2,391 reputation
221
bio website crypto.stackexchange.com/…
location United States
age
visits member for 1 year, 11 months
seen 2 days ago


Dec
13
comment Testing a steganalysis technique on realistic data
This isn't a cryptography question. Perhaps security.stackexchange.com?
Dec
12
comment Certificateless cryptography
@Ravi, if you are simply talking about a two user system, it's possible for the two users to meet and simply exchange public keys; or they could even exchange a secret key and skip all the public key work. In this case, the two parties establish and validate their identities independent of the cryptography; from there, continued possession of the other's key serves as your authentication. In general, public key cryptography looks for ways to avoid establishing individual trust connections, in order to minimize cost or maximize flexibility. But that means all parties must trust a third party.
Dec
12
comment Do test vectors ensure a cipher is free of backdoors?
@TruthSerum, GOST doesn't specify the contents of the S-Boxes, so each implementation can choose their own set. I don't know if it's true that the Soviets deliberately assigned weak S-boxes as pg1989 claimed, but it is known that certain choices for S-boxes can result in a very weak cipher. See en.wikipedia.org/wiki/GOST
Dec
12
revised Do test vectors ensure a cipher is free of backdoors?
added 22 characters in body
Dec
11
answered Do test vectors ensure a cipher is free of backdoors?
Nov
19
answered Why not just generate random strings for one-time password (OTP)?
Nov
17
comment Can you break a multi language code using Frequency analysis?
Averaging the letter frequencies of each combination of three languages should also yield a series of unique profiles. But to actually make use of them will require a large amount of ciphertext written in the same manner as sources from which the frequency tables were generated. It's not impossible, it will just take 364 times more ciphertext than a single language (number of combinations of 3 of 14 languages).
Nov
14
answered what is the state of the art algorithm to encrypt credit card data
Nov
13
answered Is there a proof for showing any cryptogram is crackable?
Nov
12
comment Is there a cryptographic hash function that can be performed with pencil and paper?
You could trust yourself to keep your algorithm secret, so it could safely serve as your "key". But defending it against a couple of colluding web site admins would be harder. Do you consider that a realistic threat model? You could also modify it so you use a different algorithm for high value web site passwords, like banks.
Nov
12
comment How do I cryptanalyze a password field?
I took the liberty of rewriting the question into a more acceptable form, and voted to reopen. @mikeazo would you agree?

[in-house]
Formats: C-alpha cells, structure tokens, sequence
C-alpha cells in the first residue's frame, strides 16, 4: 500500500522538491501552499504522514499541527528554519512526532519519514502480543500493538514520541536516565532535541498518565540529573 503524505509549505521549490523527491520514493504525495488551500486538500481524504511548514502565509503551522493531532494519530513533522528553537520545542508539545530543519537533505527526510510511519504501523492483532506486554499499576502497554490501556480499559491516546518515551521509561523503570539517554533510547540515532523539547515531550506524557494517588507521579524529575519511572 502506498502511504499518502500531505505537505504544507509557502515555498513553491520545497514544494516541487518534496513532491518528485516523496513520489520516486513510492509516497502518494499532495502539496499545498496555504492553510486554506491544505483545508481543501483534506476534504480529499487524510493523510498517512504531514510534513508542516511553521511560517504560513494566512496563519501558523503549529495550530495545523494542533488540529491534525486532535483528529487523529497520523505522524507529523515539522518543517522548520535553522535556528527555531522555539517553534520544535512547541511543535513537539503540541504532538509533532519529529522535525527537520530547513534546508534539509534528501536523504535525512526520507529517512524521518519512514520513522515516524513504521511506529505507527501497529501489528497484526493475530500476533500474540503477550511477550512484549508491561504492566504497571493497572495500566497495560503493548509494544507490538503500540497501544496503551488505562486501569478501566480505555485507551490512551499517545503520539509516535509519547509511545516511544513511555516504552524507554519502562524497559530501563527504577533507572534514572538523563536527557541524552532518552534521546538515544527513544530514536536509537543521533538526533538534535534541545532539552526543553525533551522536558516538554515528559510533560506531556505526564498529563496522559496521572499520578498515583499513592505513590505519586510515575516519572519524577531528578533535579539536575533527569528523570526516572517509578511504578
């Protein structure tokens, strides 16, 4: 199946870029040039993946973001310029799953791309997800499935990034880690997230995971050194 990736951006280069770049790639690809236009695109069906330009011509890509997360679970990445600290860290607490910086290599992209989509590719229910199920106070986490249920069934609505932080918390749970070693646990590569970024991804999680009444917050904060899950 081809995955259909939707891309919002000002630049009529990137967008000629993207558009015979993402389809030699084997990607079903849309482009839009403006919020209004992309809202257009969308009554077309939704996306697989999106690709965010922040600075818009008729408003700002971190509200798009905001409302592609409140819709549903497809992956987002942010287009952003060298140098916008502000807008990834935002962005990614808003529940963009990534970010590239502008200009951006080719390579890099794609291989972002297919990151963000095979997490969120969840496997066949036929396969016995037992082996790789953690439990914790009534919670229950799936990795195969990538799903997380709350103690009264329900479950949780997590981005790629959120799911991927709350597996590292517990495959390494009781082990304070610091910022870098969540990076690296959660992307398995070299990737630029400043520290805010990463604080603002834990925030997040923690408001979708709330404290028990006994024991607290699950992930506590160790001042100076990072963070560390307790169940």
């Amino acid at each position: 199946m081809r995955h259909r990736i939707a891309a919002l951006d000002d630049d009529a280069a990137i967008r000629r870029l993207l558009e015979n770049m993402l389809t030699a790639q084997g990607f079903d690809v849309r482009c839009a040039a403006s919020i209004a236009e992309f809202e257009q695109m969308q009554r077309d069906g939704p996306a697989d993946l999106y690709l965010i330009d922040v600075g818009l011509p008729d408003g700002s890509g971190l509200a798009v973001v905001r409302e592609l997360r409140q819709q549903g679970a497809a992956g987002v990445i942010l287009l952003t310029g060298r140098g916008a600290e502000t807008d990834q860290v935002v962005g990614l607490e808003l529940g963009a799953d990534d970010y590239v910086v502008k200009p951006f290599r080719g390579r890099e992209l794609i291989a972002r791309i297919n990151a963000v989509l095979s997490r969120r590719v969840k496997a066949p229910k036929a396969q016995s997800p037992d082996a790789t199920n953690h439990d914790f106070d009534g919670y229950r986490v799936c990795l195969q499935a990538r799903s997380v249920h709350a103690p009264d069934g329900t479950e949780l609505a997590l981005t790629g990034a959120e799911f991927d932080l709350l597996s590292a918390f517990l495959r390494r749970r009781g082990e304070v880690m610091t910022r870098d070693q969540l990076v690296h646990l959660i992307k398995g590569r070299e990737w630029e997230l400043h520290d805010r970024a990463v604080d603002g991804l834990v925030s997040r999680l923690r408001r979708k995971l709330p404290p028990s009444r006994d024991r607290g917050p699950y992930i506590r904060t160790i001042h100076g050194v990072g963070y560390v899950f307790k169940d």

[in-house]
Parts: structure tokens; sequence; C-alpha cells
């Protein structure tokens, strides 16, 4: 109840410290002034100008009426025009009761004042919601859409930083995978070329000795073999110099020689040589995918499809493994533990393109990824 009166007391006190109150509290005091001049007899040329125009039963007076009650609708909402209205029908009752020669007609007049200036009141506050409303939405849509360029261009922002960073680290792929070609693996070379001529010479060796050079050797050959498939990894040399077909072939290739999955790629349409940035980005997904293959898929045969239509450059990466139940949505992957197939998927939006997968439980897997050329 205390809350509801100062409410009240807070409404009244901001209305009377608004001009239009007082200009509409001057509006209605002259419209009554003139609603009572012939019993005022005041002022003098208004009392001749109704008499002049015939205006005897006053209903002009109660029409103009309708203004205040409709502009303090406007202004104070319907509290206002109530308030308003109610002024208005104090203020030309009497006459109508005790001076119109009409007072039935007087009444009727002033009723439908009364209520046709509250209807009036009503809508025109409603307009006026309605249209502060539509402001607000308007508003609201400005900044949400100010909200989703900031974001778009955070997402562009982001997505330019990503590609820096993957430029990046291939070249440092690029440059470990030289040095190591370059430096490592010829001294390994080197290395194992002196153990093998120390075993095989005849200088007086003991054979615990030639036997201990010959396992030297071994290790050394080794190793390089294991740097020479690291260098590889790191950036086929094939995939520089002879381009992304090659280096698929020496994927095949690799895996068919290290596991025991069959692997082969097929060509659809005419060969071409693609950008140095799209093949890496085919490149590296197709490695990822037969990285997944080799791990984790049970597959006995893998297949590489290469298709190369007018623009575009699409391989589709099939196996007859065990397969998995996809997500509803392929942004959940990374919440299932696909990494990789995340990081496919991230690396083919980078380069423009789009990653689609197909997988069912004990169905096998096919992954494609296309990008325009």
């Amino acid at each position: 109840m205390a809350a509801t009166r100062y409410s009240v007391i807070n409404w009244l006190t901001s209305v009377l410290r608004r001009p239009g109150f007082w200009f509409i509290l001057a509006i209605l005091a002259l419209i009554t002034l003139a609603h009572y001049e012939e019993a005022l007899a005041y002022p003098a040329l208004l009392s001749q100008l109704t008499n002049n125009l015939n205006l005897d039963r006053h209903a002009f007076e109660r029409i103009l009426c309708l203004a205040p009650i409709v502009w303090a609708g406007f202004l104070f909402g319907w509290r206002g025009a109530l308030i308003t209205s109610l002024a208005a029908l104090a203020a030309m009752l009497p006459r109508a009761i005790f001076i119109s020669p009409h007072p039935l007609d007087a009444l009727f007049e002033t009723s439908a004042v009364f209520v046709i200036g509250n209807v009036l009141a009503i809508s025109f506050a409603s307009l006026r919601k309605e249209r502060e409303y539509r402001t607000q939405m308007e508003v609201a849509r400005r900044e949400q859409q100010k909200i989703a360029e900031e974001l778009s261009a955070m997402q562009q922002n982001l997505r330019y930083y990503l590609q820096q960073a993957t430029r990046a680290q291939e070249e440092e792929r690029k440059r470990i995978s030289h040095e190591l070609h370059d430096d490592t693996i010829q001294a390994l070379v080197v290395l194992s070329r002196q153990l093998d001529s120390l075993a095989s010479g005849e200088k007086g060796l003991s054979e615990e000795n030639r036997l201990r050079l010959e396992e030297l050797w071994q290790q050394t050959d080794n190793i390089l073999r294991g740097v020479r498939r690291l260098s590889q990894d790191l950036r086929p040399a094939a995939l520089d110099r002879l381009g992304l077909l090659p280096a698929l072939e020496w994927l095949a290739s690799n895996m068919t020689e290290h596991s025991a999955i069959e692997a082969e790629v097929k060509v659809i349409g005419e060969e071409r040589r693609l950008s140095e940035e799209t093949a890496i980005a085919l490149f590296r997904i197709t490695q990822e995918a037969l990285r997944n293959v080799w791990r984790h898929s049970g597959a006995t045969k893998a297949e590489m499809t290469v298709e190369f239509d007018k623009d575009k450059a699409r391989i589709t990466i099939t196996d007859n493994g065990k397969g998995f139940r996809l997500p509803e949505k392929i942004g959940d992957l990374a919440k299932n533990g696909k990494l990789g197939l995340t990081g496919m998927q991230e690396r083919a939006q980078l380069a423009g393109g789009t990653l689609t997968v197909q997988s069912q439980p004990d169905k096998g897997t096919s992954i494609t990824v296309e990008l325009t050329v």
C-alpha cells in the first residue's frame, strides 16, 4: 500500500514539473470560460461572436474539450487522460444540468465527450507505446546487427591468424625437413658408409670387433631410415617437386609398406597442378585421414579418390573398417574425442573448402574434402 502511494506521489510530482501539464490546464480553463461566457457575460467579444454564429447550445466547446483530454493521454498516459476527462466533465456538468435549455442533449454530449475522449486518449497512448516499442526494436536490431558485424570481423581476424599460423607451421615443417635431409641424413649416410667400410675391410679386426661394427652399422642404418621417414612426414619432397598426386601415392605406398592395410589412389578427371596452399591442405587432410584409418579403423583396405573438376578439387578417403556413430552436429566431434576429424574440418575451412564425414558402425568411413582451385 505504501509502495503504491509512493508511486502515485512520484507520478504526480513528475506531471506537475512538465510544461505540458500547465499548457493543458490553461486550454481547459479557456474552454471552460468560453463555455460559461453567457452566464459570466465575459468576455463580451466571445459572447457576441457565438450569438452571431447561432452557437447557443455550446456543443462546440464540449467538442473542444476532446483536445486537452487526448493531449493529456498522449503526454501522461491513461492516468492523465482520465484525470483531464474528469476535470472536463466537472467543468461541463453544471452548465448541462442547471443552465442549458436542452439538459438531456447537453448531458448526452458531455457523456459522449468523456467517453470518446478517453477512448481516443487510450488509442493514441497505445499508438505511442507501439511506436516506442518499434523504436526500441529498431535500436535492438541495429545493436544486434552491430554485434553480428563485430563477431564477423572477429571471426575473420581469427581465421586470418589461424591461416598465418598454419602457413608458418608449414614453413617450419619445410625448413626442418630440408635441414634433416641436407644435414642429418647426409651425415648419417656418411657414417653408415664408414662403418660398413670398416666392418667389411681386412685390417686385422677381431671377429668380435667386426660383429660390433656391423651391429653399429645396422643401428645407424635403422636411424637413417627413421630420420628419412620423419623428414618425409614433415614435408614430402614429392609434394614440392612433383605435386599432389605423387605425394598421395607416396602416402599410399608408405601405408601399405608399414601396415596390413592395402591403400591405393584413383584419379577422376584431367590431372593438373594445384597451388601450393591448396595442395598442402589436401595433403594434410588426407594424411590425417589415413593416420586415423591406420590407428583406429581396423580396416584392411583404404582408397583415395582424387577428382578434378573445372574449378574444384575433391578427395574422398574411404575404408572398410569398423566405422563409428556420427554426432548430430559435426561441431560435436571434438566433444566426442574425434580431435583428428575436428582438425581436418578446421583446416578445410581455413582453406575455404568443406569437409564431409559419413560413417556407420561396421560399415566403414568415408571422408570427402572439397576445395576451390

Nov
12
revised How do I cryptanalyze a password field?
Rewrote the question to make it acceptable.
Nov
12
comment How do I cryptanalyze a password field?
As mike suggested, try decoding with various schemes. The appearance of the characters makes me think it might be base64, so glue an == to the end and try decoding it with a tool. Is there anything in the resulting bytes that lead you to a conclusion? Is it the same number of bytes as the password itself? Does it XOR with other passwords to yield a common stream you can factor out?
Nov
12
comment Is encrypting credit card numbers one by one with rsautl secure?
You're welcome. PCI DSS is a confusing, giant burden, and I know that finding out how to navigate it can take a lot of effort. Good luck!
Nov
11
comment Is encrypting credit card numbers one by one with rsautl secure?
The phrase "We intend to change the key" implies imprecision. You really should be creating a full key management lifecycle policy to comply with PCI 3.5 and 3.6, something that specifies how you will generate, distribute, store, use, retire, and destroy the keys, how long each of those states last, plans if they're compromised, etc. See pcisecuritystandards.org/documents/pci_dss_v2.pdf for the requirement, and csrc.nist.gov for advice. nvlpubs.nist.gov/nistpubs/SpecialPublications/… deals directly with creating a key management strategy.
Nov
9
comment What does this Authentication protocol achieve and what information is shared?
In step 3, how does S know Kab?
Nov
7
answered Is encrypting credit card numbers one by one with rsautl secure?
Nov
6
comment Splitting a password for dual roles
disk eater, try separating the concept of "password" from "key". The password is what the human remembers, the key is what the algorithm needs. Algorithms like PBKDF2 translate a password into a pile of key material. So instead of splitting the password, you divide the key material. Knowing half the pile reveals nothing about the other half. Of course, guessing the password now has two independent systems that can test your guesses, and if you guess right, you can generate both keys, but that's a risk inherent to your requirements - not to the technology.
Nov
5
answered Is it true, that non-military cryptography appeared in 50's and 60's only thanks to leaks from the NSA?
Nov
5
comment Appropriate AES key length for short term protection
Nice! Glad to be of assistance.